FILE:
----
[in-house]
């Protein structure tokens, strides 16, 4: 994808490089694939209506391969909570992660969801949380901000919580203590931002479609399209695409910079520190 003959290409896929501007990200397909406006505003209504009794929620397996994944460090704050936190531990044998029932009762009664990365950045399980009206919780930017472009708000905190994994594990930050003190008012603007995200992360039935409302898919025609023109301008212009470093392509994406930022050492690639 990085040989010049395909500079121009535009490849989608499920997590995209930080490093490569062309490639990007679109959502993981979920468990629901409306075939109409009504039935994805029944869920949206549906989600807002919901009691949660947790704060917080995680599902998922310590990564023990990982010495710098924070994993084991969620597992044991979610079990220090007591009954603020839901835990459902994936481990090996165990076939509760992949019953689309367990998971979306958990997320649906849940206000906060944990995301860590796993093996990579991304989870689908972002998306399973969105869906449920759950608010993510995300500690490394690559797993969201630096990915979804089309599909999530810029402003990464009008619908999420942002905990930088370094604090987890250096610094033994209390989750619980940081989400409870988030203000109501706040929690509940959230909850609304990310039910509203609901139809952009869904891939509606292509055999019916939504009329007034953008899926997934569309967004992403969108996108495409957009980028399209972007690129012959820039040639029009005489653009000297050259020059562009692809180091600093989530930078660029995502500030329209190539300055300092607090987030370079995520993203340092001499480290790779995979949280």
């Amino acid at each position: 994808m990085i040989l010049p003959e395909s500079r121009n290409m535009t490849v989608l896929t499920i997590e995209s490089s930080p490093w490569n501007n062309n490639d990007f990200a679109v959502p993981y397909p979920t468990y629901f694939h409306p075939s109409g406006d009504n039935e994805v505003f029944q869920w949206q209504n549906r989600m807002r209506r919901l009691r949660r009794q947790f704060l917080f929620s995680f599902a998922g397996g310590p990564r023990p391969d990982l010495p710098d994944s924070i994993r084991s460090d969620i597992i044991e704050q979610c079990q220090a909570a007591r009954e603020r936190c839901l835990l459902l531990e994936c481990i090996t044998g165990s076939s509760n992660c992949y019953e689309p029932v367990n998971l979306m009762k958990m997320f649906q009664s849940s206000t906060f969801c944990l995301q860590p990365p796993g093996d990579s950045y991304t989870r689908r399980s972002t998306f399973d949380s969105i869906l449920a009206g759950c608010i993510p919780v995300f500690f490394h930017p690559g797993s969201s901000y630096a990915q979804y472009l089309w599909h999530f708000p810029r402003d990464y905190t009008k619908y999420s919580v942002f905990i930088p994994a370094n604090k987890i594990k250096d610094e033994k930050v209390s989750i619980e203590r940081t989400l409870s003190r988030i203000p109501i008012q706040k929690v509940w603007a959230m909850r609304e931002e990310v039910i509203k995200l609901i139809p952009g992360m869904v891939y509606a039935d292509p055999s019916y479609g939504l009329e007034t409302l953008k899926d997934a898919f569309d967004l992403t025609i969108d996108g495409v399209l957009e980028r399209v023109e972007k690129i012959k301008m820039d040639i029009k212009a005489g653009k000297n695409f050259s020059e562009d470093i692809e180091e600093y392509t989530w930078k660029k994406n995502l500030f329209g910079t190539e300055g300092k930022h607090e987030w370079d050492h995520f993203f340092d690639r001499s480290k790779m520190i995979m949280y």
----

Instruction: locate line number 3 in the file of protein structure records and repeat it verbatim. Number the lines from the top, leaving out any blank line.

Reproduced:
């Amino acid at each position: 994808m990085i040989l010049p003959e395909s500079r121009n290409m535009t490849v989608l896929t499920i997590e995209s490089s930080p490093w490569n501007n062309n490639d990007f990200a679109v959502p993981y397909p979920t468990y629901f694939h409306p075939s109409g406006d009504n039935e994805v505003f029944q869920w949206q209504n549906r989600m807002r209506r919901l009691r949660r009794q947790f704060l917080f929620s995680f599902a998922g397996g310590p990564r023990p391969d990982l010495p710098d994944s924070i994993r084991s460090d969620i597992i044991e704050q979610c079990q220090a909570a007591r009954e603020r936190c839901l835990l459902l531990e994936c481990i090996t044998g165990s076939s509760n992660c992949y019953e689309p029932v367990n998971l979306m009762k958990m997320f649906q009664s849940s206000t906060f969801c944990l995301q860590p990365p796993g093996d990579s950045y991304t989870r689908r399980s972002t998306f399973d949380s969105i869906l449920a009206g759950c608010i993510p919780v995300f500690f490394h930017p690559g797993s969201s901000y630096a990915q979804y472009l089309w599909h999530f708000p810029r402003d990464y905190t009008k619908y999420s919580v942002f905990i930088p994994a370094n604090k987890i594990k250096d610094e033994k930050v209390s989750i619980e203590r940081t989400l409870s003190r988030i203000p109501i008012q706040k929690v509940w603007a959230m909850r609304e931002e990310v039910i509203k995200l609901i139809p952009g992360m869904v891939y509606a039935d292509p055999s019916y479609g939504l009329e007034t409302l953008k899926d997934a898919f569309d967004l992403t025609i969108d996108g495409v399209l957009e980028r399209v023109e972007k690129i012959k301008m820039d040639i029009k212009a005489g653009k000297n695409f050259s020059e562009d470093i692809e180091e600093y392509t989530w930078k660029k994406n995502l500030f329209g910079t190539e300055g300092k930022h607090e987030w370079d050492h995520f993203f340092d690639r001499s480290k790779m520190i995979m949280y």